Many of us know people who are hoarders. True hoarding is considered to be a form of Obsessive-Compulsive Disorder. I was reading of some food hoarders; the story said that people that hoard food between wars are not really hoarders, since it is hard to get food in wartime.
(That was a lot like reading books from the future - a Orwellian 1984 touch about constant wars and what goes on between wars. I tried to find out more about who wrote it, but there didn't seem to be a lot of information.)

Were a hoarder to throw something out, they would feel a deep, personal loss tearing at them; that's why they can't do it: their self has extended out into the object world, and their surrounding objects have taken on part of the aura of their Intimacy ..."Intimacy" being defined as the set of intimately felt things, whether a body part or a loved one.
So it is with creativity. When we create, we extend ourselves out to the world.
When we have social relations, we extend ourselves out.
Even the smallest interaction is an "intimacy"...that's why our ancestors used to call "interpersonal actions" by the name of "intercourse". Nowadays, we are overwhelmed by the "intimacy" suggested by the word "intercourse", and we have pretty much abandoned it to health care professionals.

In this post-AIDS age, we have been turning against intimacy, as evidenced by the rage of texting and messaging: others call it instant contact, I call it lots of contact, but at a safe distance; it tries to make up in quickness and frequency  what it lacks in intimacy. One of the reasons that our public discourse is so vindictive and hateful is our rage to protect our Intimacy against intrusion from outsiders. On a national level, speaking of national communications using the large media, we display a profound distrust, which does in no way reflect the true intimacies which exist on the local levels, in small groups and families, where people do reach out and converse.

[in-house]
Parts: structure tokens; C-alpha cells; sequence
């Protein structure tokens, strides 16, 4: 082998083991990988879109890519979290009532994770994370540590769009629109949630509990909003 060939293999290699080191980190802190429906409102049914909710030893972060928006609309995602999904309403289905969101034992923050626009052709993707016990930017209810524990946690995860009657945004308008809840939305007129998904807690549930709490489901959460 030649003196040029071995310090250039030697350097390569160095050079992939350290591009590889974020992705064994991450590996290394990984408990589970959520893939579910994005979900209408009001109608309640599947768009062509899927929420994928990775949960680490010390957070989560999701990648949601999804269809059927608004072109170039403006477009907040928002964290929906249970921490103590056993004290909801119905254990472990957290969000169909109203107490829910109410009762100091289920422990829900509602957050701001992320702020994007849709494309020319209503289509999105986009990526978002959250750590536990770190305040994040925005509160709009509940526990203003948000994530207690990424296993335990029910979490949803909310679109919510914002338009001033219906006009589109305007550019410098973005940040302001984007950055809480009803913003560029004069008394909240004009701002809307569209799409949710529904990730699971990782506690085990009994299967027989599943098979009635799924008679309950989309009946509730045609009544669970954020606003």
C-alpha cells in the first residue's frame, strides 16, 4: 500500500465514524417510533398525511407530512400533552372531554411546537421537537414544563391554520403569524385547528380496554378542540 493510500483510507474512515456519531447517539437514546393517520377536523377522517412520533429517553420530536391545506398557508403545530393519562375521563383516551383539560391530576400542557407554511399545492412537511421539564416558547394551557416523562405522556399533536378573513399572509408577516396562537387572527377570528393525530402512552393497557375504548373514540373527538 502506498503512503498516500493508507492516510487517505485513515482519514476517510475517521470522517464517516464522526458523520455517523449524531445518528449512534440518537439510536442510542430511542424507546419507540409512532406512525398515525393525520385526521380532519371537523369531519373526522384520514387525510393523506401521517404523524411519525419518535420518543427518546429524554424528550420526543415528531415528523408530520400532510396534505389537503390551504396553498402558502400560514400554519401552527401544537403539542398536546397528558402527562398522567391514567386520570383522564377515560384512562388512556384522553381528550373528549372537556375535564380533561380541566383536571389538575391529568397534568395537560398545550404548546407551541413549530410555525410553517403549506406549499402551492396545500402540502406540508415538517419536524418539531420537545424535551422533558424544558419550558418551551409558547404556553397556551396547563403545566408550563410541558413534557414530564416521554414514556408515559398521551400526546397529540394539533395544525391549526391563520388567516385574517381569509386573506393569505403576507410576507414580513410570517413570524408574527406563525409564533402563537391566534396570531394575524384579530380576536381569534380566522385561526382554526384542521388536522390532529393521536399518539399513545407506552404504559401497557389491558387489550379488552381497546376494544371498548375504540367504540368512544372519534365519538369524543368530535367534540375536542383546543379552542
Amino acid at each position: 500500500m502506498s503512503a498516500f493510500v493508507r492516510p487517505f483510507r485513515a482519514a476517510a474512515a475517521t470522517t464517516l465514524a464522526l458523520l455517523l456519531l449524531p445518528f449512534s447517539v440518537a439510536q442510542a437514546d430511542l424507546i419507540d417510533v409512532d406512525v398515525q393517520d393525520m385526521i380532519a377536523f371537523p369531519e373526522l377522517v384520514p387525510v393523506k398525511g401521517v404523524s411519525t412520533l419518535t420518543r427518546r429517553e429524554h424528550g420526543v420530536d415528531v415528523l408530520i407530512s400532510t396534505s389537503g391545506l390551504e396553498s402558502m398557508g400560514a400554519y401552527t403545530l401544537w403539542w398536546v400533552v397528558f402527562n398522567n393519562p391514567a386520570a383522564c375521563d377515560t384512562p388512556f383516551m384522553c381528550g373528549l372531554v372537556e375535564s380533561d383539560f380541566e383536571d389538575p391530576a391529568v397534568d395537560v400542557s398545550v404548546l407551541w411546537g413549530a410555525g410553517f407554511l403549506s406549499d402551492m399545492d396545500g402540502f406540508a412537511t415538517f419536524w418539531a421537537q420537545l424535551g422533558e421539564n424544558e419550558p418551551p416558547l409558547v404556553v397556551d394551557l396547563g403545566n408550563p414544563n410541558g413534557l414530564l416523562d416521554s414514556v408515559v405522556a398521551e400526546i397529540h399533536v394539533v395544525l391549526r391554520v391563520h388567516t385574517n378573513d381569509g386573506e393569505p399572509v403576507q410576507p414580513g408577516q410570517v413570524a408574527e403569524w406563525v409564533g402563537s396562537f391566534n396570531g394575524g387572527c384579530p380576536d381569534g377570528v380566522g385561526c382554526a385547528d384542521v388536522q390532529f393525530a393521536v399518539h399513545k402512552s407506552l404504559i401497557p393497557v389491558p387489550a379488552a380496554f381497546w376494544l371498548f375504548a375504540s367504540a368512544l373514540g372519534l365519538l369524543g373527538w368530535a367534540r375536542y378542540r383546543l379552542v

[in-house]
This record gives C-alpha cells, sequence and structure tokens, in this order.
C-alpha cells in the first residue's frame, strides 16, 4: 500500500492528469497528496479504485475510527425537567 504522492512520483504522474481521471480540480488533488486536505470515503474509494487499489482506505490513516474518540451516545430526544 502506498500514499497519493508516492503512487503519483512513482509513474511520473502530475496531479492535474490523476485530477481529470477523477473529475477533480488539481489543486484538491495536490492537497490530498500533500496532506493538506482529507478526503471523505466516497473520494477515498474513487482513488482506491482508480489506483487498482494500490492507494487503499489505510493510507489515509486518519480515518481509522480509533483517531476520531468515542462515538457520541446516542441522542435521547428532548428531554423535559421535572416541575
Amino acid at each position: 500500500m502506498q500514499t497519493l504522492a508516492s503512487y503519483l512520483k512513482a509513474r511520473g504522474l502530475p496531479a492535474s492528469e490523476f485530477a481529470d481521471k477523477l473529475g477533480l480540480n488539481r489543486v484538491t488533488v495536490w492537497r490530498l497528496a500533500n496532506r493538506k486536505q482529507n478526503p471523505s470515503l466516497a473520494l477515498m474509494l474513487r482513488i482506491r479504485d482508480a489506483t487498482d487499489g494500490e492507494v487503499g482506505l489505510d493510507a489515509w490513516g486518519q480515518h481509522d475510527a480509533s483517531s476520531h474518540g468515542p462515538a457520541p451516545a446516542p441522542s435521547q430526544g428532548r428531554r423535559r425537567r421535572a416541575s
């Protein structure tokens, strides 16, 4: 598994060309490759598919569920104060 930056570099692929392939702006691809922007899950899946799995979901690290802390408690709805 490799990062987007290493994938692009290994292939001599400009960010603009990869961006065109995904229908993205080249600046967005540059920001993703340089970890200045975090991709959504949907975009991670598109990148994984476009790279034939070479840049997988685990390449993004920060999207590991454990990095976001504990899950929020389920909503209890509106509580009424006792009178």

Our national media are dysfunctional, and they are exhibiting hoarding behavior: they extend a communication and an invitation to intimacy, but their message never actually makes it out into the sunlight; they remain constipated within their own nest of hoarded objects and ideas. Their objective has become more and more to take rather than to give, and what they do give is coldly calculated to increase the odds of their taking...that's the goal of all their advertising.